# Count strings

• Given a length n, return the number of strings of length n that can be made up of the letters 'a', 'b', and 'c', where there can only be a maximum of 1 'b's and can only have up to two consecutive 'c's

Example:

findStrings(3) returns 19
since the possible combinations are: aaa,aab,aac,aba,abc,aca,acb,baa,bac,bca,caa,cab,cac,cba,cbc,acc,bcc,cca,ccb
and the invalid combinations are:
abb,bab,bba,bbb,bbc,bcb,cbb,ccc

• No need to list all possibilities. Similar to painting fence:

``````    public int countStrings(int n){
int noB = noMoreThanTwoC(n);
int oneB = n*noMoreThanTwoC(n-1);
return noB+oneB;
}

public int noMoreThanTwoC(int n){
int noMoreThanTwoConsecutives = paintFenceNumWays(n,2); // strings with only 'a' and 'c' with no more than two consecutive same chars
int allPossibilities = (int)Math.pow(2,n); // strings with only 'a' and 'c'
int noMoreThanTwoC = allPossibilities - (allPossibilities-noMoreThanTwoConsecutives)/2;
return noMoreThanTwoC; // no more than 2 consecutive 'c's
}

``````

• One other solution.. just thinking to define several states that we can go.

There are 7 states - a, c, cc, b(transition state), ba, bc, bcc.
And there are rules we can define for moving the states.

From 'a' we can go 'a', 'c', or 'b'.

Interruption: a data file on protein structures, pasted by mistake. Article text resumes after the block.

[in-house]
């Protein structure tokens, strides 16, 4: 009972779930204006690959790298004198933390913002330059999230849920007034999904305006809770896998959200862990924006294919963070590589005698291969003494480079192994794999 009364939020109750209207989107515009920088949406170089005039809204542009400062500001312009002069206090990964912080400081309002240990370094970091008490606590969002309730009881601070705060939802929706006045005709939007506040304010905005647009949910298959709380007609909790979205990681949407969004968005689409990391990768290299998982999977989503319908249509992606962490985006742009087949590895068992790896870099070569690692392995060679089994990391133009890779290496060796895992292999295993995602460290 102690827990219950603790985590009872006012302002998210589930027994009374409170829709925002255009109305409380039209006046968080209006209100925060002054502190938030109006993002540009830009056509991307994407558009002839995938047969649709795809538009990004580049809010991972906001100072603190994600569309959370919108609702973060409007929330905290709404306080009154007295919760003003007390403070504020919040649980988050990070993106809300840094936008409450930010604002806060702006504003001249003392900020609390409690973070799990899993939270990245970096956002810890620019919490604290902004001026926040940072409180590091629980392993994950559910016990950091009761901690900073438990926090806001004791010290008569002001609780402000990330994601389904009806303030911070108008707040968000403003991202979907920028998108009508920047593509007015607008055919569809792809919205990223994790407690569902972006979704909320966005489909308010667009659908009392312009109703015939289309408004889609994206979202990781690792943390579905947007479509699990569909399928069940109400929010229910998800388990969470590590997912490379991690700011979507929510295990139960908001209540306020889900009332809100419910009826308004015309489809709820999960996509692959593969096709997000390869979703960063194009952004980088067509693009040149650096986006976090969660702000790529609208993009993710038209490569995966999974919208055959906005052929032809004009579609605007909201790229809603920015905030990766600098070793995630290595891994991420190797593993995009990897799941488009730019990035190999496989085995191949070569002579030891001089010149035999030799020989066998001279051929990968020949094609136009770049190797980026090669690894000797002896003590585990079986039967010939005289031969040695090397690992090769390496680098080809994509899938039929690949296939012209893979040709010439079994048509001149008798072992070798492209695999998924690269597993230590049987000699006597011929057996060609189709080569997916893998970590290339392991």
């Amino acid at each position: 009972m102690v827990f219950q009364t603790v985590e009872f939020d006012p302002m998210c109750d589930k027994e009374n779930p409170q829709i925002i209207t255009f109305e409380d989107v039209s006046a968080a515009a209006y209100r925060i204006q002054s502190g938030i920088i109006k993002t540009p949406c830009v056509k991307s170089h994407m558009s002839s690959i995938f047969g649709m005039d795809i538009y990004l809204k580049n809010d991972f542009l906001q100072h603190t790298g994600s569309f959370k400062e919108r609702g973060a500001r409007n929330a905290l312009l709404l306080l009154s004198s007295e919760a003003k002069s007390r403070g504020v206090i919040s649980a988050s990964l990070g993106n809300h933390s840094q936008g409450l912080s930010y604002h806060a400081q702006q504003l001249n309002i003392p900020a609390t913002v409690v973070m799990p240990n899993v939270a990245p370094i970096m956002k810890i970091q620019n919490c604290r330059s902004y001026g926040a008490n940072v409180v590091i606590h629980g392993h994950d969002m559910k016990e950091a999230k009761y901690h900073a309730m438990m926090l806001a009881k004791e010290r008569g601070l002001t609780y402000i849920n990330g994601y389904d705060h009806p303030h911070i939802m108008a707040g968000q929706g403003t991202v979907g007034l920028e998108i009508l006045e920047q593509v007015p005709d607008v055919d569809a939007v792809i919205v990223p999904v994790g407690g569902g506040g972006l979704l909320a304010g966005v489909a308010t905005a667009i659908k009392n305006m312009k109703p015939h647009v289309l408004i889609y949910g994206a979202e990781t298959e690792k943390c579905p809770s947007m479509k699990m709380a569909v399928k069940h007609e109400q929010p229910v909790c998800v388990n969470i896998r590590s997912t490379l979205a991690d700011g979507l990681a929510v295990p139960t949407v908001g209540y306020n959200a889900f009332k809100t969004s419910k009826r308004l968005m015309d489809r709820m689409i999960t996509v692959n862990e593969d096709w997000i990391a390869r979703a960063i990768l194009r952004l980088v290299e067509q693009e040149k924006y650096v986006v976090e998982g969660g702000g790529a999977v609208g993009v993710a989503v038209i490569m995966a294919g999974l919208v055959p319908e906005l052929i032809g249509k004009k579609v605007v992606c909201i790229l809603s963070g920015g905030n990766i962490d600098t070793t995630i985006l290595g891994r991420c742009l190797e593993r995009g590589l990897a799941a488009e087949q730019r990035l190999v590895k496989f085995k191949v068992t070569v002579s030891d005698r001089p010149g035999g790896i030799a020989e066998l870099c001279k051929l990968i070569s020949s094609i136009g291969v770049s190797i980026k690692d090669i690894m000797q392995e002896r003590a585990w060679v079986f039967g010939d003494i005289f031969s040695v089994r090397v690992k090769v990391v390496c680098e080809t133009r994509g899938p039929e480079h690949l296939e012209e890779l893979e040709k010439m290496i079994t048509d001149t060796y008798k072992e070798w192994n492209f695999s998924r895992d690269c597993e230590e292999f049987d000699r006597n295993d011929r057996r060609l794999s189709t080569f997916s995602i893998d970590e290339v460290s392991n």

From 'c' we can go 'a', 'cc', or 'b'
From 'cc' we can go 'a', or 'b'
From 'b' we can go 'ba' or 'bc'
From 'ba' we can go 'ba' or 'bc'
From 'bc' we can go 'ba' or 'bcc'
From 'bcc' we can go 'ba'

The point here is just setting b as a transition state so once we get 'b', you cannot go back to the states for 'a', or 'c', but new state 'ba' or 'bc'. Also, I use 'c' and 'cc' so that 'cc' can only go to the 'a', so no way to make 'ccc'.

Maybe you can make a smaller code than this but the idea is defining states to move. I didn't test my code for bigger input, so let me know if you find some bugs here.

``````int countString(int n) {
if (n <= 0) {
return 0;
}

int a = 1;
int c = 1;
int cc = 0;

int b = 1;

int ba = 0;
int bc = 0;
int bcc = 0;

while (--n > 0) {
int _a = a + c + cc;
int _c = a;
int _cc = c;
int _b = a + c + cc;
int _ba = b + ba + bcc + bc;
int _bc = b + ba;
int _bcc = bc;

a = _a;
b = _b;
c = _c;
cc = _cc;
ba = _ba;
bc = _bc;
bcc = _bcc;
}

return a + c + cc + b + ba + bc + bcc;
}
``````

• @espuer very good solution. I tested my solution with the output from your. There is an overflow for values greater 100, because of int type
Here is my implementation using DP approach. I put some comments for more clearance

``````int countWithoutB(int n, int[] f) {
if  (f[n] == 0) {
if (n == 1)
f[n] = 2;
else if (n == 2)
// aa,ca,ac,cc
f[n] = 4;
else {
int res = 0;
int r = 1;
int l = 1;
int l1 = 1;
if( n > 3)
//cca*
r = countWithoutB(n - 3, f);
if( n > 2)
//ca*
l = countWithoutB(n - 2, f);
if( n > 1)
//a*
l1 = countWithoutB(n - 1, f);
res += l + r + l1;
f[n] = res;
}
}
return f[n];
}

int countString(int n){
if (n <= 0) {
return 0;
}
int[] f = new int[n + 1];
int sum = 0;
for (int i = 0; i < n; i++) {
int l = 1;
int r = 1;
if (i > 0)
l = countWithoutB(i,f);
if (n - i - 1 > 0)
r = countWithoutB(n - i - 1,f);
sum += l * r;
}
return  sum + countWithoutB(n,f);
}``````

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